The federal government is on board with the activist side of the equation as well. Authorities have put Arizona on notice that they will help enforce the law, but only if that enforcement “conforms to their priorities.” Those priorities are apparently limited to catching repeat violators and those who threaten public safety and national security. If the feds refuse to pick up illegals detained by Arizona police, local officers will likely be forced to let them go, unless they’re suspected of committing a crime that requires incarceration. In other words, the Obama administration’s position is clear: breaking an additional law on top of being in the country illegally is the minimum threshold for getting involved, despite the reality that it is the federal government’s duty to enforce immigration law.
Maricopa County Sheriff Joe Arpaio mulled the reality of the fed’s position. “I am mulling what I will do if they don’t respond,” he said. “I don’t feel comfortable letting the illegal alien back on the street.”
The machinations behind the effort to overturn the statute–despite its approval by the United States Supreme Court–reveals one of the pillars of progressive ideology: no court, not even the highest one in the nation, will stop us from attempting to overturn any law that does not align with our worldview. Thus, it was completely unsurprising that a coalition of civil rights and immigrant advocacy groups, including the ACLU, the National Immigration Law Center and the Mexican American Legal defense and Educational Fund, tried to get Bolton to ignore that ruling and re-instate the injunction. Now that she has refused to do so, the coalition is appealing her ruling to the infamous 9th Circuit Court of Appeals, a body notoriously sympathetic to leftist causes. The coalition has filed another suit as well in which they raise a separate claim that the law was passed with intent to discriminate, and thus violates the Equal Protection Clause of the 14th Amendment.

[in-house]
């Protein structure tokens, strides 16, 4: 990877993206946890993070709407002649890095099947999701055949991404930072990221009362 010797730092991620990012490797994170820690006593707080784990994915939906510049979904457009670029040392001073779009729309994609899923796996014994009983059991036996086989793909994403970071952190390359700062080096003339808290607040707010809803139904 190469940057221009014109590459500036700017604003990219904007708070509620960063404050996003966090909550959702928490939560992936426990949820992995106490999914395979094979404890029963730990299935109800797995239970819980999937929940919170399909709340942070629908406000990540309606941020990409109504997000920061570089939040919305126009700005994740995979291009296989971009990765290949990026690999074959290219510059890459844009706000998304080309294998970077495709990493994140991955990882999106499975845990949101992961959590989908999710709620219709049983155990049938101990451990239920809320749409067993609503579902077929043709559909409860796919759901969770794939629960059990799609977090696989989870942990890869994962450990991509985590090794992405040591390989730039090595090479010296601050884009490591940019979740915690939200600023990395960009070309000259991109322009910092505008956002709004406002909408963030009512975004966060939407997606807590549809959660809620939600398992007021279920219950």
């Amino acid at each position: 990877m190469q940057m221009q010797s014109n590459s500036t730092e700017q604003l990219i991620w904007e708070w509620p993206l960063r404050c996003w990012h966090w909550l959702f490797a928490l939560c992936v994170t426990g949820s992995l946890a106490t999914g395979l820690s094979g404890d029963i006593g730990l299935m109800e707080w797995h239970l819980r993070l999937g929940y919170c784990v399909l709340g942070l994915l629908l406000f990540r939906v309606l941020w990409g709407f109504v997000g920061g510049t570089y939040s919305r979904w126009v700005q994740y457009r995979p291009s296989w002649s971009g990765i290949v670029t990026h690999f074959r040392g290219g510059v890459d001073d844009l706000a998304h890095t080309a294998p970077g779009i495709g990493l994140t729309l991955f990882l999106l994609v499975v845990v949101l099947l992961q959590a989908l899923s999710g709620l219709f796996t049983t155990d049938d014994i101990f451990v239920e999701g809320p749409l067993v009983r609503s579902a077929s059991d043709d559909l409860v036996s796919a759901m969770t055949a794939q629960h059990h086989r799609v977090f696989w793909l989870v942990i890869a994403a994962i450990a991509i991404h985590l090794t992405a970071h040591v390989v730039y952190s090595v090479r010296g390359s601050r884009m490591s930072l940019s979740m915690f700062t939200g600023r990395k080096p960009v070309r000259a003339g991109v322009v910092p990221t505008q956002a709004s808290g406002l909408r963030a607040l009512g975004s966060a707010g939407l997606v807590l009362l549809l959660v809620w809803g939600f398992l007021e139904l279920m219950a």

If any one of these suits succeed, or the 9th Circuit over-rules Bolton, it is highly likely the case would be forced back into the Supreme Court. During the original ruling Justice Anthony Kennedy alluded to such a possibility. Despite writing for the majority, Kennedy noted that the ruling “does not foreclose other preemption and constitutional challenges to the law as interpreted and applied after it goes into effect.” Kennedy contended that if an individual were detained under SB 1070 longer than they would have been before, just to check their legal status, it would constitute a constitutional problem.
How one determines such an ill-defined time period is precisely the fodder activists will undoubtedly use in their ongoing attempt to eviscerate the state’s ability to protect its citizens, even as a sympathetic DOJ–which is also continuing to sue the state–studiously ignores their obligation to enforce the law. In other words when it comes to a choice between the rule of law and the progressive agenda–the rule of law be damned.